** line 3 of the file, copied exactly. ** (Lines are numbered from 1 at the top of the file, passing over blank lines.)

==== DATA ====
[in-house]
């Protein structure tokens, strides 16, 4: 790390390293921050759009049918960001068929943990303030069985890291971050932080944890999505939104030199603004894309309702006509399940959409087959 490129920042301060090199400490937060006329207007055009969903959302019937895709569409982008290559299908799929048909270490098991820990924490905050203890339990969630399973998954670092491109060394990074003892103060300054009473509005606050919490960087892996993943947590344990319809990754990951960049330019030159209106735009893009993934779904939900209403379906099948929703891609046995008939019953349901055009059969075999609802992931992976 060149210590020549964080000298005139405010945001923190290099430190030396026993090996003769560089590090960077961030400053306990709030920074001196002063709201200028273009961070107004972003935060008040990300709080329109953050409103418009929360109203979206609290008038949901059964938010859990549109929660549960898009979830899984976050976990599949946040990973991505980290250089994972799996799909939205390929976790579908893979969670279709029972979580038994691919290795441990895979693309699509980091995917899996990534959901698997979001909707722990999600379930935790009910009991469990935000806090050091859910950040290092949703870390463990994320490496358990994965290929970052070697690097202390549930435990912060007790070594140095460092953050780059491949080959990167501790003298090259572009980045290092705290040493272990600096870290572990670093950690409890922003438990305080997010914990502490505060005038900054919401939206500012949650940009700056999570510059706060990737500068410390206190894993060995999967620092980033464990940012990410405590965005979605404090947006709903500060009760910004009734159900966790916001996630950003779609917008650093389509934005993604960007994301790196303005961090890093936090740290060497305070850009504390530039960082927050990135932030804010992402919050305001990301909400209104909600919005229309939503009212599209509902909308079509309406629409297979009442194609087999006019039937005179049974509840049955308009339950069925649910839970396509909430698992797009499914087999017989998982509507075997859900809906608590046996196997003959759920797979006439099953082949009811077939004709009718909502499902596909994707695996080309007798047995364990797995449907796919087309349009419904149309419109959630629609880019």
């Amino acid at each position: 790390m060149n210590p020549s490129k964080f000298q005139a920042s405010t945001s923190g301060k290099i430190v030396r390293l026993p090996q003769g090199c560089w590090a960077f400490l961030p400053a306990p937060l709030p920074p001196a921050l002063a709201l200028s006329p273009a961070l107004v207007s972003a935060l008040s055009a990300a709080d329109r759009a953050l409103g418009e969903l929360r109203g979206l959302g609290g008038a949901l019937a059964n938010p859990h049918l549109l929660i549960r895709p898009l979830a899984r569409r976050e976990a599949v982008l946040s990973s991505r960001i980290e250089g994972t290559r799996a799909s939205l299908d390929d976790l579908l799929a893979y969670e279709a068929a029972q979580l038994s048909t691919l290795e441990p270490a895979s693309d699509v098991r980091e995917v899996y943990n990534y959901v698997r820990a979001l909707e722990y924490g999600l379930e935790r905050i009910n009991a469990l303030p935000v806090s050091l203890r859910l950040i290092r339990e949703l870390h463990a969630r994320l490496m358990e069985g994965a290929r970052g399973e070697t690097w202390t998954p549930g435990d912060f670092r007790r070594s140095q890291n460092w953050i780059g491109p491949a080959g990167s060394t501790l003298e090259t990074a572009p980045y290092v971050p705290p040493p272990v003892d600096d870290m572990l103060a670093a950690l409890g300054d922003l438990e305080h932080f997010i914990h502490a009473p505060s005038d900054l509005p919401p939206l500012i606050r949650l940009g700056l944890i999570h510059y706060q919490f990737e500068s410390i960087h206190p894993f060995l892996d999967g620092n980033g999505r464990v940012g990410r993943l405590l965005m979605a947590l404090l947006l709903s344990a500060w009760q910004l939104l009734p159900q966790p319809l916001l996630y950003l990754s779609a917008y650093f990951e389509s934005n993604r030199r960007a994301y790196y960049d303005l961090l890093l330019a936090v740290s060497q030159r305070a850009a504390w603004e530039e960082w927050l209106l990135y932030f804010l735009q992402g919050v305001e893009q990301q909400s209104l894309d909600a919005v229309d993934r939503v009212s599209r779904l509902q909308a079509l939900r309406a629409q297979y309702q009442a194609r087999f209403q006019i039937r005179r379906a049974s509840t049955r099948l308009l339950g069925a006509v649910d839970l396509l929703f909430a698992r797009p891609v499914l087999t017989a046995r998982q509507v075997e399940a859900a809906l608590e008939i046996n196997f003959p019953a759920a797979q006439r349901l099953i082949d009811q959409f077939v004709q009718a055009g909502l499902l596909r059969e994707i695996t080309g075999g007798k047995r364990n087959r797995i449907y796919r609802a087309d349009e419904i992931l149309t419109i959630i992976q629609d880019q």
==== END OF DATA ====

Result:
């Amino acid at each position: 790390m060149n210590p020549s490129k964080f000298q005139a920042s405010t945001s923190g301060k290099i430190v030396r390293l026993p090996q003769g090199c560089w590090a960077f400490l961030p400053a306990p937060l709030p920074p001196a921050l002063a709201l200028s006329p273009a961070l107004v207007s972003a935060l008040s055009a990300a709080d329109r759009a953050l409103g418009e969903l929360r109203g979206l959302g609290g008038a949901l019937a059964n938010p859990h049918l549109l929660i549960r895709p898009l979830a899984r569409r976050e976990a599949v982008l946040s990973s991505r960001i980290e250089g994972t290559r799996a799909s939205l299908d390929d976790l579908l799929a893979y969670e279709a068929a029972q979580l038994s048909t691919l290795e441990p270490a895979s693309d699509v098991r980091e995917v899996y943990n990534y959901v698997r820990a979001l909707e722990y924490g999600l379930e935790r905050i009910n009991a469990l303030p935000v806090s050091l203890r859910l950040i290092r339990e949703l870390h463990a969630r994320l490496m358990e069985g994965a290929r970052g399973e070697t690097w202390t998954p549930g435990d912060f670092r007790r070594s140095q890291n460092w953050i780059g491109p491949a080959g990167s060394t501790l003298e090259t990074a572009p980045y290092v971050p705290p040493p272990v003892d600096d870290m572990l103060a670093a950690l409890g300054d922003l438990e305080h932080f997010i914990h502490a009473p505060s005038d900054l509005p919401p939206l500012i606050r949650l940009g700056l944890i999570h510059y706060q919490f990737e500068s410390i960087h206190p894993f060995l892996d999967g620092n980033g999505r464990v940012g990410r993943l405590l965005m979605a947590l404090l947006l709903s344990a500060w009760q910004l939104l009734p159900q966790p319809l916001l996630y950003l990754s779609a917008y650093f990951e389509s934005n993604r030199r960007a994301y790196y960049d303005l961090l890093l330019a936090v740290s060497q030159r305070a850009a504390w603004e530039e960082w927050l209106l990135y932030f804010l735009q992402g919050v305001e893009q990301q909400s209104l894309d909600a919005v229309d993934r939503v009212s599209r779904l509902q909308a079509l939900r309406a629409q297979y309702q009442a194609r087999f209403q006019i039937r005179r379906a049974s509840t049955r099948l308009l339950g069925a006509v649910d839970l396509l929703f909430a698992r797009p891609v499914l087999t017989a046995r998982q509507v075997e399940a859900a809906l608590e008939i046996n196997f003959p019953a759920a797979q006439r349901l099953i082949d009811q959409f077939v004709q009718a055009g909502l499902l596909r059969e994707i695996t080309g075999g007798k047995r364990n087959r797995i449907y796919r609802a087309d349009e419904i992931l149309t419109i959630i992976q629609d880019q």